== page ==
And just because MS say it'll be fine and "there's workarounds" (well, a workaround is NOT a solution, as far as I'm concerned, only a way to turn stuff off that you might be using so you're not affected by the problem itself) does not mean it's not their fault. In fact, it makes it worse. "We know it's broke, but fuck you - do this to your systems or we don't give a shit" - for a web browser, which should be a separated process and application in ANY decent OS? No. Sorry.

      IE was removed from my network desktops (sadly can't properly get rid it of for several reasons) many, many years ago and replaced with a standalone browser that can be updated independent of the version of the OS that's in use (or even the TYPE of OS that's in use, e.g. Linux, Mac, etc.).

      As far as I'm concerned, still running IE on your desktop means you don't know any better. Notice the wording: It's not rude to home users who literally don't know any better and you don't expect them to, but it's quite damning to professionals who SHOULD know better - you can whine about ActiveX, .NET, Silverlight etc. being in your business all you want - the fact is that you should know better than to tie your company into a single third-party supplier. Even one as large as Microsoft or Apple.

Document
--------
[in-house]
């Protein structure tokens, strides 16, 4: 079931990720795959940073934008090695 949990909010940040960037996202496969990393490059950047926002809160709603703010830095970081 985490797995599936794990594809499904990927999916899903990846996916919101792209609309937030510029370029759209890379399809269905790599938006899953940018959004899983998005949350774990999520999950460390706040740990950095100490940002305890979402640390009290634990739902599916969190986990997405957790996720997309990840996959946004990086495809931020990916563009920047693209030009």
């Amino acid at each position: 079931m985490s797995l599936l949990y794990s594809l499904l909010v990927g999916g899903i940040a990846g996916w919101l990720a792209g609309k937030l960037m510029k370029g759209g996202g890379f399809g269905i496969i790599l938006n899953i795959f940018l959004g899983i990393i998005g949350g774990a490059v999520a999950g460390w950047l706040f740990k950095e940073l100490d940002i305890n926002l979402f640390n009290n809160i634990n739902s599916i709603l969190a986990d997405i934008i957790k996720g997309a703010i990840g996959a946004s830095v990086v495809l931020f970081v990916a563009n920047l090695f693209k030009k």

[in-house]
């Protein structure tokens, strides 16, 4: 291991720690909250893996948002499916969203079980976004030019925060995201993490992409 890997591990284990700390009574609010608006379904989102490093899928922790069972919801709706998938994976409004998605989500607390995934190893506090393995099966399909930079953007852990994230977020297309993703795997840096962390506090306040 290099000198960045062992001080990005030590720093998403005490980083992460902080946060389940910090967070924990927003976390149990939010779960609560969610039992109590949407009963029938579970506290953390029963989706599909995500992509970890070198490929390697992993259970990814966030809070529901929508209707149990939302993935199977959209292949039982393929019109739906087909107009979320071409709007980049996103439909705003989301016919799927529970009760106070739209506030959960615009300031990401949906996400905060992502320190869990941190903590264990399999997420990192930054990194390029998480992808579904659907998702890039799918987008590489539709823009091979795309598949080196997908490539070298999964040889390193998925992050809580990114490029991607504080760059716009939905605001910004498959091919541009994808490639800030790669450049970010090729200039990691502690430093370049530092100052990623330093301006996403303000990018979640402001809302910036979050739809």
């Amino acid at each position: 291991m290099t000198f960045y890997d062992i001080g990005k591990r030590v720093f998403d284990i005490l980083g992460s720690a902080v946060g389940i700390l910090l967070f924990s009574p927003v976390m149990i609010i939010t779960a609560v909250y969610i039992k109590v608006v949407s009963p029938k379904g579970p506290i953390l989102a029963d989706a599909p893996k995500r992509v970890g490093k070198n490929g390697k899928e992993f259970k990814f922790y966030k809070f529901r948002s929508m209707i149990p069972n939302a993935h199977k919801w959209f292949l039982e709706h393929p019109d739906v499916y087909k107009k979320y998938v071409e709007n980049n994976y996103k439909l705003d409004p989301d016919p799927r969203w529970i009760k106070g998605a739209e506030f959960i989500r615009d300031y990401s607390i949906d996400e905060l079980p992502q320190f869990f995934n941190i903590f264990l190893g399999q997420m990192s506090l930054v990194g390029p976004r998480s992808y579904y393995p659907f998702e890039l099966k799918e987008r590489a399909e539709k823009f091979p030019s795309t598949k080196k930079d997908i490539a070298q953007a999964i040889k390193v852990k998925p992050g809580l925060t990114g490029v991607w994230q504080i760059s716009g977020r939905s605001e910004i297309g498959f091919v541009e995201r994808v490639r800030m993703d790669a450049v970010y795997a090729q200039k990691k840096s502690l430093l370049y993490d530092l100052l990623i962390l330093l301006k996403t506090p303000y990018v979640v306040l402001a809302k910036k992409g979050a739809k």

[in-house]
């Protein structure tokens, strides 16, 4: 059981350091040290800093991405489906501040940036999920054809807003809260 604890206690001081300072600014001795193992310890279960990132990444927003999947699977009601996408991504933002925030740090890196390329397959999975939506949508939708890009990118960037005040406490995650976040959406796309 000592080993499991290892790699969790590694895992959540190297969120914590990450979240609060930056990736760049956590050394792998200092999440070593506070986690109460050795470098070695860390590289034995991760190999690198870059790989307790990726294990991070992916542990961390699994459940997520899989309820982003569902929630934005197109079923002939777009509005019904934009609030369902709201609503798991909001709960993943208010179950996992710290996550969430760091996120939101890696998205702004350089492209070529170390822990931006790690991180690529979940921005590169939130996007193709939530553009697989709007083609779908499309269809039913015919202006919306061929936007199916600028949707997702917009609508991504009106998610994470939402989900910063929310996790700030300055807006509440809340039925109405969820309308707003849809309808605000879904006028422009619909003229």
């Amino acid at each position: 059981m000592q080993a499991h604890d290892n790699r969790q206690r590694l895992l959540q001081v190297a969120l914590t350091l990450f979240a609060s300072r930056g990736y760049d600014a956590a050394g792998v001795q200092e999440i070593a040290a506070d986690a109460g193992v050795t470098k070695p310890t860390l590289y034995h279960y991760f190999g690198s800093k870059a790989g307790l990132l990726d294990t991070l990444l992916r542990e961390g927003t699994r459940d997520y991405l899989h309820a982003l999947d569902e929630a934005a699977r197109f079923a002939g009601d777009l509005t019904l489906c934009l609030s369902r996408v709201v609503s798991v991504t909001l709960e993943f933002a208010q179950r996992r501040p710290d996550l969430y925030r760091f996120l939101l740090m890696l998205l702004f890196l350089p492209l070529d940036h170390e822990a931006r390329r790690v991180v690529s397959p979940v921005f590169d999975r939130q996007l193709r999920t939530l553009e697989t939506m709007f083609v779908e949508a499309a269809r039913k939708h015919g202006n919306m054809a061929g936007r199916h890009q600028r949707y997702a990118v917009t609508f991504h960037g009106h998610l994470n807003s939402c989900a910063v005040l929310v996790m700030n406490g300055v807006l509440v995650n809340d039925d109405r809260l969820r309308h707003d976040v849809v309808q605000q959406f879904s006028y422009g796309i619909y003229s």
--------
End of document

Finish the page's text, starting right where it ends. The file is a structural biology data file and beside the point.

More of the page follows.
• "IE was removed from my network desktops"
        "(sadly can't properly get rid it of for several reasons)"
        "As far as I'm concerned, still running IE on your desktop means you don't know any better. "

        Which of these doesn't belong? (Hint, the number is greater than two)

        More helpful advice from the Anti-Microsoft community. With a smile.

  • by Gravis Zero ( 934156 ) on Monday October 21, 2013 @05:39AM (#45186551)

    before you think it, i'm no MS shill, i use Linux and only Linux. that said, the MSIE team is doing it right this time with IE11.

    while many people here are slamming on the basis of standards compliance, there is something you should know: it's broken because they are striving standards compliance.